E-cigarettes — [Sir Henry Bellingham in the Chair]

Part of the debate – in Westminster Hall at 1:51 pm on 31st October 2019.

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Photo of Bill Grant Bill Grant Conservative, Ayr, Carrick and Cumnock 1:51 pm, 31st October 2019

It is a pleasure to serve under your chairmanship, Sir Henry. I congratulate my friend, Norman Lamb, on securing this important debate.

E-cigarette use in the UK has followed a gently rising trend over the past few years, and last year, statistics from the Office for National Statistics showed that 6.3% of those over 16 were regular users—a rise of less than 1% over five years. In our August 2018 report, the Science and Technology Committee concluded that e-cigarettes should not be viewed in the same way as conventional cigarettes. They are an effective stop-smoking aid and should be formally considered as such.

In its response to the letter sent on behalf of the Committee by the Chair, Public Health England confirmed that it believed, as the Committee did, that e-cigarettes are around 95% less harmful than conventional smoking. As our Committee found:

“A medically licensed e-cigarette could assist smoking cessation efforts by making it easier for medical professionals to discuss and recommend them as a stop smoking treatment with patients.”

Existing smokers should be encouraged to give up, but if that is not possible, they should switch to e-cigarettes as a considerably less harmful alternative.

We must acknowledge that there are uncertainties about the longer-term health effects of e-cigarettes. They have not been in circulation long enough for any scientific research to be certain. Concerns have been raised in the United States, as was mentioned, about an isolated outbreak of serious lung injury linked to illicit vaping products, but I suspect, as the right hon. Gentleman said, that there may have been other factors at play in that instance. In any event, we have not seen that replicated in the UK, largely because, as ASH confirms, we have a strong regulatory system in place, which is not yet the case in the US.

The Government mandate strict conditions, namely a minimum age of sale, a ban on advertising in broadcast media, print or the internet, and a stipulation that products containing over 20 milligrams per millilitre of nicotine need a medicinal licence. Products must also be child-resistant and tamper-evident, and packs must carry a health warning covering over 30% of the surface area.

Moreover, to be balanced, any judgement on the future of e-cigarettes must take account of human nature and the most likely alternative to vaping, namely returning to harmful conventional cigarettes, which have proven to be a serious health risk over time. While some groups would prefer the firmest possible line—Cancer Research UK, for instance, is pressing for a tobacco-free UK within the decade—most groups agree that e-cigarettes can provide a useful route towards quitting harmful conventional cigarettes.

We have seen clear evidence that e-cigarettes are an effective quitting aid for adult smokers and, crucially, the percentage of young smokers trying e-cigarettes in Britain is small, with continued use smaller still. They flirt with the e-cigarette, but do not continue with it. There is little evidence to suggest that such products act as a gateway to conventional smoking—they are not, as some would suggest, a stepping-stone to conventional smoking—and figures show that almost 3 million people in the UK today are using e-cigarettes as an aid to quitting harmful conventional cigarettes.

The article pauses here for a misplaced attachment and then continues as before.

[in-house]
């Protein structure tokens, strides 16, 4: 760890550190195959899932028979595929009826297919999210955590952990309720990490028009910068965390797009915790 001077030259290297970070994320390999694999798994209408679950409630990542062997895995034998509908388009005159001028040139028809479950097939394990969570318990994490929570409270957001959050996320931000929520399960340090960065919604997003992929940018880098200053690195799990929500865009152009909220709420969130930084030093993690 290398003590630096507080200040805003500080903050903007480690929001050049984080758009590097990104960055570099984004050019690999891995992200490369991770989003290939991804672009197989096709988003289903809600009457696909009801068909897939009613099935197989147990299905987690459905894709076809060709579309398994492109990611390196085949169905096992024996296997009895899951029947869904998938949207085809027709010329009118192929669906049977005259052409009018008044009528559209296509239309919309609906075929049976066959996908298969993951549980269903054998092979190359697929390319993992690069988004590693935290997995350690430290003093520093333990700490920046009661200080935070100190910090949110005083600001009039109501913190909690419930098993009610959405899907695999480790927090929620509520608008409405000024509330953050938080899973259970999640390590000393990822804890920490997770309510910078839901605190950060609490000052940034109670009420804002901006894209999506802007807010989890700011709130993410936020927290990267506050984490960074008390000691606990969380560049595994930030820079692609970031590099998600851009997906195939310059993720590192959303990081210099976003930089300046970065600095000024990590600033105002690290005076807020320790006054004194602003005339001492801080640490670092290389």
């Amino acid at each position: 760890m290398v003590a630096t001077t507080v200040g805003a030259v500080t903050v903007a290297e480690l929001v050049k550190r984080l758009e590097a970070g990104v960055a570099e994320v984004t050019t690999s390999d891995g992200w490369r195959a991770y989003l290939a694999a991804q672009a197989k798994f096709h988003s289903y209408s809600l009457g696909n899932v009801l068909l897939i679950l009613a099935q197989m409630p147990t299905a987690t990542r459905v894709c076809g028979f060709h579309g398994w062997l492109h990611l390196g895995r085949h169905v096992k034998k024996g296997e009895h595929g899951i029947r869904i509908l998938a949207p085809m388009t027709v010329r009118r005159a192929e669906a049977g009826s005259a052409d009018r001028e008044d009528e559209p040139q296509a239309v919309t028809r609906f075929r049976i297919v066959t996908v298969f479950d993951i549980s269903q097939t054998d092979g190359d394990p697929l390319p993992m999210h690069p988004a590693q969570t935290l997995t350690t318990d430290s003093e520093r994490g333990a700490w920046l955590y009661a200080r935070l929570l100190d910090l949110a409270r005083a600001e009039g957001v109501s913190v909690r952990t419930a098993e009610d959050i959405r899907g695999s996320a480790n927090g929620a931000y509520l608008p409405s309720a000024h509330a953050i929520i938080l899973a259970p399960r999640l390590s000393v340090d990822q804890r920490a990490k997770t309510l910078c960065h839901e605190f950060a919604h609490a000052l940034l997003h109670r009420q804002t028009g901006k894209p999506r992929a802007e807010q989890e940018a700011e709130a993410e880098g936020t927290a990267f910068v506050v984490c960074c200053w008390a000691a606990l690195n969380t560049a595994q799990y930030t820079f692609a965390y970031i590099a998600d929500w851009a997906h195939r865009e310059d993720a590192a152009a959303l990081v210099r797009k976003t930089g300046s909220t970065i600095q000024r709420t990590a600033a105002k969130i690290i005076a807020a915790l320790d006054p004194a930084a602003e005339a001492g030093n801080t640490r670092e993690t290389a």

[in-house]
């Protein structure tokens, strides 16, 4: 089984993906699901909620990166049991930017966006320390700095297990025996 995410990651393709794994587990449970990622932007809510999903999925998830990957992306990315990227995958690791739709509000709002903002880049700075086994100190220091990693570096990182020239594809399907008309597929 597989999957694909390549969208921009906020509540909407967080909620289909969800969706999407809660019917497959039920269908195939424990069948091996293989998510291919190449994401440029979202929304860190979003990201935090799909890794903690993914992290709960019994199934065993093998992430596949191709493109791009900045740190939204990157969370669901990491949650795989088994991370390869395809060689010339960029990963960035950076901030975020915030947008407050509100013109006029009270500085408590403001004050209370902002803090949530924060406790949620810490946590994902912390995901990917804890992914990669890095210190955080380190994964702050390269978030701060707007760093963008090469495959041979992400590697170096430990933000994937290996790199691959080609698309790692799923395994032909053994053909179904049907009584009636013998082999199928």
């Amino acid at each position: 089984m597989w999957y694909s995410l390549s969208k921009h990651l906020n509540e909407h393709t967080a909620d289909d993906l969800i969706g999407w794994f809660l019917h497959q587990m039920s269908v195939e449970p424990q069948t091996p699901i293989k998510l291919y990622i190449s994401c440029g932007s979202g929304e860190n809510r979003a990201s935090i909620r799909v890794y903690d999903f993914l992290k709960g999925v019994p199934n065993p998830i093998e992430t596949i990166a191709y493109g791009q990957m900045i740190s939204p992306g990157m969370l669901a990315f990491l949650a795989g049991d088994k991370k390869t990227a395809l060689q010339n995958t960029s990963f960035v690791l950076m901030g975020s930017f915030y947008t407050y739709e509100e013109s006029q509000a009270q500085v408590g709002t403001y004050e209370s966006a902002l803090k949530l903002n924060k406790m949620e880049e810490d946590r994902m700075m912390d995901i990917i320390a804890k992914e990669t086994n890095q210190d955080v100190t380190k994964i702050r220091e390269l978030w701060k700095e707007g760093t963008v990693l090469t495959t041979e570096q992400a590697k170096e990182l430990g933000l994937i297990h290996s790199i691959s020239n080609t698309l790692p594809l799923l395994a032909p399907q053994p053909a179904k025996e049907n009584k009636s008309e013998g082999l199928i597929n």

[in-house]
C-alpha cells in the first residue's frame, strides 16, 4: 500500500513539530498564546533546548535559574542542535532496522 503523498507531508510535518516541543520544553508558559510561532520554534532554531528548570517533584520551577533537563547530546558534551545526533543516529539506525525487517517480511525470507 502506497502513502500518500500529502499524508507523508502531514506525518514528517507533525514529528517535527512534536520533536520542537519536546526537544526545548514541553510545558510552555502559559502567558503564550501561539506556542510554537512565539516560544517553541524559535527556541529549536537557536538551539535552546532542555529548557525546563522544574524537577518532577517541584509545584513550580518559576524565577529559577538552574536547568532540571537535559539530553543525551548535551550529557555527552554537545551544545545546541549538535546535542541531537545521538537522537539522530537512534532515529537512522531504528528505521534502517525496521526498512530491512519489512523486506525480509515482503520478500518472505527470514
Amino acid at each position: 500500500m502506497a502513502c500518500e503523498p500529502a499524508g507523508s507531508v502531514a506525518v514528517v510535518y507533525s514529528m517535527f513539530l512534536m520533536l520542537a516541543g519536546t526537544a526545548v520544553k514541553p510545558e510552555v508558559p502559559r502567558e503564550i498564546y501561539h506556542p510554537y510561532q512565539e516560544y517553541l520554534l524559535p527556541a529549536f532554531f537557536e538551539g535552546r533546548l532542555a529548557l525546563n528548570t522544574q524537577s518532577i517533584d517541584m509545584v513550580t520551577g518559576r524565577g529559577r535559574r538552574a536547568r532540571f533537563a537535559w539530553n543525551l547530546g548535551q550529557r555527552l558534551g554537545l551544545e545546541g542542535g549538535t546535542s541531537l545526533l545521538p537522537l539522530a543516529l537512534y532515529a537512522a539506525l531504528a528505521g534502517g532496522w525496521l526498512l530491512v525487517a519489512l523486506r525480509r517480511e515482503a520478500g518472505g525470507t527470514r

Unfortunately, the Committee found that some aspects of the regulatory system for e-cigarettes are holding back their use as a stop-smoking measure. Restrictions on the strength of refills and maximum tank size have led some users to move away from e-cigarettes and return, sadly and regrettably, to conventional smoking. There seems to be little scientific basis for these limits, and I am pleased that the Government, in response to our report, intend to consider these anomalies and how to address them. It is good to see that the Government also agree with our conclusion:

“There should be a shift to a more risk-proportionate regulatory environment;
where regulations, advertising rules and tax duties reflect the evidence of the relative harms of the various e-cigarette and tobacco products available.”

Such a move might well bring about the welcome improvements in health that we, as a society, desperately seek, particularly from lung cancers and other by-products and unintended consequences of smoking. It is proven beyond doubt that conventional smoking is harmful. I look forward to seeing those changes implemented.

I take this opportunity to speak directly to conventional smokers. Despite being a fire officer for 31 years, sadly I was a 50-a-day smoker for many years, although I have long since stopped. Believe me: being a smoker was a costly, smelly and unhealthy mistake in my life. I only realised that afterwards. Yes, I enjoyed my cigarettes then, as the smoker today does. Even in my time in the fire service, when I left a fire with my breathing apparatus on and pulled the face mask off, some kindly colleague would have a pre-lit cigarette for me. It was certainly madness at the time, and I indulged in it. It is not easy to stop, but anything that is good is not always easy. Believe me, it can be done. My plea to those who do smoke is: you can stop if you put your mind to it, and it is absolutely worthwhile.